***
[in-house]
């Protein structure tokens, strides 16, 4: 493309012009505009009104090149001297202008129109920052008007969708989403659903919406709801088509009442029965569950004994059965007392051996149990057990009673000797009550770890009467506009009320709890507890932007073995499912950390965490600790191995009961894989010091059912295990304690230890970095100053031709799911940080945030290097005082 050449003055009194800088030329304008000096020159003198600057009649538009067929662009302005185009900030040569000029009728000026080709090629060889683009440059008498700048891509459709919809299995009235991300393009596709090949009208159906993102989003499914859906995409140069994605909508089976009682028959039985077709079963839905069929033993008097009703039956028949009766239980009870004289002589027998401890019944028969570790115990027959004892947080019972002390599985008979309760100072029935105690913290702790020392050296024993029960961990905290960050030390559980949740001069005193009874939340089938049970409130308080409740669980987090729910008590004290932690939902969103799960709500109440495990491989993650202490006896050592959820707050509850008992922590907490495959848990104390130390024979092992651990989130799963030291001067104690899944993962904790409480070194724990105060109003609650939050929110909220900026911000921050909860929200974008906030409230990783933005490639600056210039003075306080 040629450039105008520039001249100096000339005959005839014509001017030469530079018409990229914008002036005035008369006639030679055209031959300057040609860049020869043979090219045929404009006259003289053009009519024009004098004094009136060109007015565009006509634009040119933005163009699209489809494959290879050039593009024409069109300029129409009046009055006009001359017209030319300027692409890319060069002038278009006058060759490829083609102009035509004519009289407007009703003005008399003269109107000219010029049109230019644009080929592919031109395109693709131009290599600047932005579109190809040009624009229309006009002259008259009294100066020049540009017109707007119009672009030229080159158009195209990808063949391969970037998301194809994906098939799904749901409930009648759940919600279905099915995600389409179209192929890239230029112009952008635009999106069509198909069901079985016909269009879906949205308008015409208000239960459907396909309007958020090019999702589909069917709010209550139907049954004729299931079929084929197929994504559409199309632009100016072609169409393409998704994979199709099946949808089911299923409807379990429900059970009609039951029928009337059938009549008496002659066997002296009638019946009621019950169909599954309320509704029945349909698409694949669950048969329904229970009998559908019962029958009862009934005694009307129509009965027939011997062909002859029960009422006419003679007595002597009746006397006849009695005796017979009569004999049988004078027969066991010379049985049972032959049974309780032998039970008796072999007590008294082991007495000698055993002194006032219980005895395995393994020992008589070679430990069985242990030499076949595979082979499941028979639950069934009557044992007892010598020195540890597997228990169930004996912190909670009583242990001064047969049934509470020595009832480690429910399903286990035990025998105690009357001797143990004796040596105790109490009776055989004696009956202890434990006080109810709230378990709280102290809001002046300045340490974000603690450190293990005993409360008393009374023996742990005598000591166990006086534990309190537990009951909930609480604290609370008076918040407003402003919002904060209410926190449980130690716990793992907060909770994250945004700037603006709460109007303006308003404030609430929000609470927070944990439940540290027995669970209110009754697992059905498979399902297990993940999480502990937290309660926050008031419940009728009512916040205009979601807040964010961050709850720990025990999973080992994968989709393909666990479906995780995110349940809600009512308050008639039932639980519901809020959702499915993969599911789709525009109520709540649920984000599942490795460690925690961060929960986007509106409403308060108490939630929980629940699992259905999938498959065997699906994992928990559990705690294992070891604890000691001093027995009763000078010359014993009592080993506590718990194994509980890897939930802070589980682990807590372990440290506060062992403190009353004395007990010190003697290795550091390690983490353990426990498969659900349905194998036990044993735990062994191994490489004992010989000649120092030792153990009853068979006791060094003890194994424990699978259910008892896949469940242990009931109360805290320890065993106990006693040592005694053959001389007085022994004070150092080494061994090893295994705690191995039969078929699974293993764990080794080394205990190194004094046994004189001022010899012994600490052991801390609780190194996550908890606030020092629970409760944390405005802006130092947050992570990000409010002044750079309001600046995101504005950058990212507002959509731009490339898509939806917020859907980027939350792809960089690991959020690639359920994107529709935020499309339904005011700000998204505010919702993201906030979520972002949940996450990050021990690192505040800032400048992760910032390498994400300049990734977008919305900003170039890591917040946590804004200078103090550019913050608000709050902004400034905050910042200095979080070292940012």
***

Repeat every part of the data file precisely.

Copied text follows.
[in-house]
């Protein structure tokens, strides 16, 4: 493309012009505009009104090149001297202008129109920052008007969708989403659903919406709801088509009442029965569950004994059965007392051996149990057990009673000797009550770890009467506009009320709890507890932007073995499912950390965490600790191995009961894989010091059912295990304690230890970095100053031709799911940080945030290097005082 050449003055009194800088030329304008000096020159003198600057009649538009067929662009302005185009900030040569000029009728000026080709090629060889683009440059008498700048891509459709919809299995009235991300393009596709090949009208159906993102989003499914859906995409140069994605909508089976009682028959039985077709079963839905069929033993008097009703039956028949009766239980009870004289002589027998401890019944028969570790115990027959004892947080019972002390599985008979309760100072029935105690913290702790020392050296024993029960961990905290960050030390559980949740001069005193009874939340089938049970409130308080409740669980987090729910008590004290932690939902969103799960709500109440495990491989993650202490006896050592959820707050509850008992922590907490495959848990104390130390024979092992651990989130799963030291001067104690899944993962904790409480070194724990105060109003609650939050929110909220900026911000921050909860929200974008906030409230990783933005490639600056210039003075306080 040629450039105008520039001249100096000339005959005839014509001017030469530079018409990229914008002036005035008369006639030679055209031959300057040609860049020869043979090219045929404009006259003289053009009519024009004098004094009136060109007015565009006509634009040119933005163009699209489809494959290879050039593009024409069109300029129409009046009055006009001359017209030319300027692409890319060069002038278009006058060759490829083609102009035509004519009289407007009703003005008399003269109107000219010029049109230019644009080929592919031109395109693709131009290599600047932005579109190809040009624009229309006009002259008259009294100066020049540009017109707007119009672009030229080159158009195209990808063949391969970037998301194809994906098939799904749901409930009648759940919600279905099915995600389409179209192929890239230029112009952008635009999106069509198909069901079985016909269009879906949205308008015409208000239960459907396909309007958020090019999702589909069917709010209550139907049954004729299931079929084929197929994504559409199309632009100016072609169409393409998704994979199709099946949808089911299923409807379990429900059970009609039951029928009337059938009549008496002659066997002296009638019946009621019950169909599954309320509704029945349909698409694949669950048969329904229970009998559908019962029958009862009934005694009307129509009965027939011997062909002859029960009422006419003679007595002597009746006397006849009695005796017979009569004999049988004078027969066991010379049985049972032959049974309780032998039970008796072999007590008294082991007495000698055993002194006032219980005895395995393994020992008589070679430990069985242990030499076949595979082979499941028979639950069934009557044992007892010598020195540890597997228990169930004996912190909670009583242990001064047969049934509470020595009832480690429910399903286990035990025998105690009357001797143990004796040596105790109490009776055989004696009956202890434990006080109810709230378990709280102290809001002046300045340490974000603690450190293990005993409360008393009374023996742990005598000591166990006086534990309190537990009951909930609480604290609370008076918040407003402003919002904060209410926190449980130690716990793992907060909770994250945004700037603006709460109007303006308003404030609430929000609470927070944990439940540290027995669970209110009754697992059905498979399902297990993940999480502990937290309660926050008031419940009728009512916040205009979601807040964010961050709850720990025990999973080992994968989709393909666990479906995780995110349940809600009512308050008639039932639980519901809020959702499915993969599911789709525009109520709540649920984000599942490795460690925690961060929960986007509106409403308060108490939630929980629940699992259905999938498959065997699906994992928990559990705690294992070891604890000691001093027995009763000078010359014993009592080993506590718990194994509980890897939930802070589980682990807590372990440290506060062992403190009353004395007990010190003697290795550091390690983490353990426990498969659900349905194998036990044993735990062994191994490489004992010989000649120092030792153990009853068979006791060094003890194994424990699978259910008892896949469940242990009931109360805290320890065993106990006693040592005694053959001389007085022994004070150092080494061994090893295994705690191995039969078929699974293993764990080794080394205990190194004094046994004189001022010899012994600490052991801390609780190194996550908890606030020092629970409760944390405005802006130092947050992570990000409010002044750079309001600046995101504005950058990212507002959509731009490339898509939806917020859907980027939350792809960089690991959020690639359920994107529709935020499309339904005011700000998204505010919702993201906030979520972002949940996450990050021990690192505040800032400048992760910032390498994400300049990734977008919305900003170039890591917040946590804004200078103090550019913050608000709050902004400034905050910042200095979080070292940012």